But Trump’s most damaging, and possibly the most long-lasting legacy is his divide and conquer politics. Past presidents have sought to curtail the damage of the toxic partisanship that has plagued American politics since the 1980s. Trump has never attempted to represent those who did not vote for him in 2016. He will support any person, belief or organisation that swears to the loyalty to Donald Trump without any regard to the US constitution and the rule of law and attack, insult and belittle anyone who doesn’t. This has allowed the racists, the white supremacists, the conspiracy theorists and the second amendmenters to crawl out of the woodwork and it will be difficult to push them back in.

 

* American expat journalist Tom Arms is a regular contributor and author of the forthcoming book “America: Made in Britain.”

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6 Comments

  • John Marriott 31st Oct '20 - 7:45am

    I have never wanted something to happen so much for many years, namely that Trump and all those nodding donkey Republicans behind him bite the dust either on 3 November or however long it takes afterwards to count those ‘mail in’ ballots. Not that I am greatly enthused by ‘Sleepy Joe’ Biden; but at least he resembles what I would class as a decent human being.

    So, let’s assume (fingers very much crossed) that Mr Biden and his team make it to the White House and that the Democrats take control of the Senate to add to their control of the House of Representatives. Here is a short ‘things to do’ list if they do:

    1. Get rid of the electoral college and choose Presidents in future by popular vote.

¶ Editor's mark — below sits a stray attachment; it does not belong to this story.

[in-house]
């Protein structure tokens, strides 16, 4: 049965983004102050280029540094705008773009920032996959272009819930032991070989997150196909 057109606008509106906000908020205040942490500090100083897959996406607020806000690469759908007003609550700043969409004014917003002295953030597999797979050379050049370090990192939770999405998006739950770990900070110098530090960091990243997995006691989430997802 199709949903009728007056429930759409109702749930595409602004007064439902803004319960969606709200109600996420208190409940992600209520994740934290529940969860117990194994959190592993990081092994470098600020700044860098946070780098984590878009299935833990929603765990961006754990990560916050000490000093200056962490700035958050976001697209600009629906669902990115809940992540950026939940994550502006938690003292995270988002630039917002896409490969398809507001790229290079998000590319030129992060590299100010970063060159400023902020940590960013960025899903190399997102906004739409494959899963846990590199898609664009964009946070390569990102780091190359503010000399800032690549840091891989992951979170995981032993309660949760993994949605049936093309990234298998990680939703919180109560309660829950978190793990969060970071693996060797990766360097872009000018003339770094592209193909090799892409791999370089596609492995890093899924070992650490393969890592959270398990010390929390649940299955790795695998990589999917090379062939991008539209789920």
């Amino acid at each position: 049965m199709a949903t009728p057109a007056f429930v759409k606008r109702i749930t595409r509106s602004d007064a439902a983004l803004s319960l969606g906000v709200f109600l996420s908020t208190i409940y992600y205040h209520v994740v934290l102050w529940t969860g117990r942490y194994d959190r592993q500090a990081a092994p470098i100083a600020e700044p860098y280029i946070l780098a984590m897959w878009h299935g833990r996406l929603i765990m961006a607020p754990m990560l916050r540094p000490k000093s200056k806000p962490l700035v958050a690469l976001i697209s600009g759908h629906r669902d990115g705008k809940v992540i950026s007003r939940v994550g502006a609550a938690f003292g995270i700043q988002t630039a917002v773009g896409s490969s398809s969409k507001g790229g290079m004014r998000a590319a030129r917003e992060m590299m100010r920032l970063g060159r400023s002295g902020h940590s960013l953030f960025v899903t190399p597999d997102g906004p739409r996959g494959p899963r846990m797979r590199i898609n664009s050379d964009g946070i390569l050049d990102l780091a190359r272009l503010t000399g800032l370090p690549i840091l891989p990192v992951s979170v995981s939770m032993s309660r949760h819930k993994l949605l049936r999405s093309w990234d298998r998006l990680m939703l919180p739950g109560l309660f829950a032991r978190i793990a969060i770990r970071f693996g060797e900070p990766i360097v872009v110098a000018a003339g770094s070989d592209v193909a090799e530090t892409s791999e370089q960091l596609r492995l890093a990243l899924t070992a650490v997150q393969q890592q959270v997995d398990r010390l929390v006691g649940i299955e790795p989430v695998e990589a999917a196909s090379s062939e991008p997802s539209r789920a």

2. Get rid of the two senators per state rule and base the number of senators per population.
    3. Get back to the Paris Nuclear Accord and Climate Treaties.
    4. Complete Obamacare – and rechristen it ‘Bidencare’ if you like.
    5, improve gun control and ‘humanise’ and properly train the police.
    6. Pick up the phone and call Johnson to put him straight where your priorities lie.

    That will do for starters.

  • Denis Mollison 31st Oct '20 - 8:59am

    “There have been successes. He has persuaded NATO allies to increase defence spending, secured recognition of Israel by Arab states and made clear to Beijing that the US-Chinese relationship is now decidedly adversarial. ”

    Do you really see these as successes?!

  • John Marriott 31st Oct '20 - 9:44am

    And the one I forgot …..
    7. Either increase the number of Supreme Court Judges or make their tenure time limited.

  • Gerald Stewart 31st Oct '20 - 4:37pm

    Denis, after all the discussion and indignation of our government breaking international law, I thought requesting that signatories to a treatment being asked to meet their treaty obligations would be seen as a positive.

  • Gerald Stewart 31st Oct '20 - 4:40pm

    That’s, signatories to a treaty – predictive text!🙂

  • Jonathan Coulter 2nd Nov '20 - 9:18am

    I always find Tom Arms’ posts informative. If Biden wins, it will be the beginning of a long and difficult period, which may end with someone as bad as Trump gaining power.